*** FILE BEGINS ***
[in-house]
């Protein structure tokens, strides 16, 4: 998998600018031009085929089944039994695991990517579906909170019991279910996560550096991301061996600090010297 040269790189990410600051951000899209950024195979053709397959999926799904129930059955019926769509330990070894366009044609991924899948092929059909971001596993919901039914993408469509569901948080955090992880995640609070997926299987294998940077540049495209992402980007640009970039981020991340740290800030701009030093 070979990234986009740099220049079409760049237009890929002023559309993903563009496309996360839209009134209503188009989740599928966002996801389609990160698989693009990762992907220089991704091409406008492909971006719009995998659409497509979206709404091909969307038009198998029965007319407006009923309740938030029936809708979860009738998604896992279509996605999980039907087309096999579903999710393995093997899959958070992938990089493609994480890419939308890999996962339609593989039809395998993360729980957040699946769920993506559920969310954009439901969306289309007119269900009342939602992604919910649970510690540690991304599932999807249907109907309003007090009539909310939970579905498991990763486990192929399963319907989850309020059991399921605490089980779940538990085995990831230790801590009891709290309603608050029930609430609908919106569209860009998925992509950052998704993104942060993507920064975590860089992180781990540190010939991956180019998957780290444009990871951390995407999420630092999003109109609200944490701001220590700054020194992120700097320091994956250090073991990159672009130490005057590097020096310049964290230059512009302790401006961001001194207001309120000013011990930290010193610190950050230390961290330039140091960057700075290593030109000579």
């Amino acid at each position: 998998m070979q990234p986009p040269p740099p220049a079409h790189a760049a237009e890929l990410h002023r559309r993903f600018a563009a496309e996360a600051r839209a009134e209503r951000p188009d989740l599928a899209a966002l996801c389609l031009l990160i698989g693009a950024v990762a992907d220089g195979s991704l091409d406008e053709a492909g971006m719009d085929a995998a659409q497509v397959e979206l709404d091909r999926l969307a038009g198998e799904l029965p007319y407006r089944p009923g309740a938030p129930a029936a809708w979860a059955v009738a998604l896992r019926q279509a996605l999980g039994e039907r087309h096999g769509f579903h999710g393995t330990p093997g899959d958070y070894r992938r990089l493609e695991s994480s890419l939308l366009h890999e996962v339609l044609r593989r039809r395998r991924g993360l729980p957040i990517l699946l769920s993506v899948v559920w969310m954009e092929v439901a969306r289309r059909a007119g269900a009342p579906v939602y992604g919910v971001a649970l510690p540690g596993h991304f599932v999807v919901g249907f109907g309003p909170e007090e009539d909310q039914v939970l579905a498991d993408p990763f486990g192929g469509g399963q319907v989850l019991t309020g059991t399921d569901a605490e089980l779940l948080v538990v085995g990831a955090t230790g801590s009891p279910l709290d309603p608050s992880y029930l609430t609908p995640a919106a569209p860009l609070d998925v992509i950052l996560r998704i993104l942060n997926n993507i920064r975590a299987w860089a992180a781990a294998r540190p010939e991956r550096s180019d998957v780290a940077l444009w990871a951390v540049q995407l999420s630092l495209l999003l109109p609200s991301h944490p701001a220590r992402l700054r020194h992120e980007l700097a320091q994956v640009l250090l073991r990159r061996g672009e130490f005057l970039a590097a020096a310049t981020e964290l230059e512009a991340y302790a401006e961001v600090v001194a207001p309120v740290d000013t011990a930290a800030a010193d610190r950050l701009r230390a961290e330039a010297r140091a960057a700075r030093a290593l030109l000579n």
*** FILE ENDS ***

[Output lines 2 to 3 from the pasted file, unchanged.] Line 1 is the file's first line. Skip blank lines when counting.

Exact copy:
């Protein structure tokens, strides 16, 4: 998998600018031009085929089944039994695991990517579906909170019991279910996560550096991301061996600090010297 040269790189990410600051951000899209950024195979053709397959999926799904129930059955019926769509330990070894366009044609991924899948092929059909971001596993919901039914993408469509569901948080955090992880995640609070997926299987294998940077540049495209992402980007640009970039981020991340740290800030701009030093 070979990234986009740099220049079409760049237009890929002023559309993903563009496309996360839209009134209503188009989740599928966002996801389609990160698989693009990762992907220089991704091409406008492909971006719009995998659409497509979206709404091909969307038009198998029965007319407006009923309740938030029936809708979860009738998604896992279509996605999980039907087309096999579903999710393995093997899959958070992938990089493609994480890419939308890999996962339609593989039809395998993360729980957040699946769920993506559920969310954009439901969306289309007119269900009342939602992604919910649970510690540690991304599932999807249907109907309003007090009539909310939970579905498991990763486990192929399963319907989850309020059991399921605490089980779940538990085995990831230790801590009891709290309603608050029930609430609908919106569209860009998925992509950052998704993104942060993507920064975590860089992180781990540190010939991956180019998957780290444009990871951390995407999420630092999003109109609200944490701001220590700054020194992120700097320091994956250090073991990159672009130490005057590097020096310049964290230059512009302790401006961001001194207001309120000013011990930290010193610190950050230390961290330039140091960057700075290593030109000579």
């Amino acid at each position: 998998m070979q990234p986009p040269p740099p220049a079409h790189a760049a237009e890929l990410h002023r559309r993903f600018a563009a496309e996360a600051r839209a009134e209503r951000p188009d989740l599928a899209a966002l996801c389609l031009l990160i698989g693009a950024v990762a992907d220089g195979s991704l091409d406008e053709a492909g971006m719009d085929a995998a659409q497509v397959e979206l709404d091909r999926l969307a038009g198998e799904l029965p007319y407006r089944p009923g309740a938030p129930a029936a809708w979860a059955v009738a998604l896992r019926q279509a996605l999980g039994e039907r087309h096999g769509f579903h999710g393995t330990p093997g899959d958070y070894r992938r990089l493609e695991s994480s890419l939308l366009h890999e996962v339609l044609r593989r039809r395998r991924g993360l729980p957040i990517l699946l769920s993506v899948v559920w969310m954009e092929v439901a969306r289309r059909a007119g269900a009342p579906v939602y992604g919910v971001a649970l510690p540690g596993h991304f599932v999807v919901g249907f109907g309003p909170e007090e009539d909310q039914v939970l579905a498991d993408p990763f486990g192929g469509g399963q319907v989850l019991t309020g059991t399921d569901a605490e089980l779940l948080v538990v085995g990831a955090t230790g801590s009891p279910l709290d309603p608050s992880y029930l609430t609908p995640a919106a569209p860009l609070d998925v992509i950052l996560r998704i993104l942060n997926n993507i920064r975590a299987w860089a992180a781990a294998r540190p010939e991956r550096s180019d998957v780290a940077l444009w990871a951390v540049q995407l999420s630092l495209l999003l109109p609200s991301h944490p701001a220590r992402l700054r020194h992120e980007l700097a320091q994956v640009l250090l073991r990159r061996g672009e130490f005057l970039a590097a020096a310049t981020e964290l230059e512009a991340y302790a401006e961001v600090v001194a207001p309120v740290d000013t011990a930290a800030a010193d610190r950050l701009r230390a961290e330039a010297r140091a960057a700075r030093a290593l030109l000579n």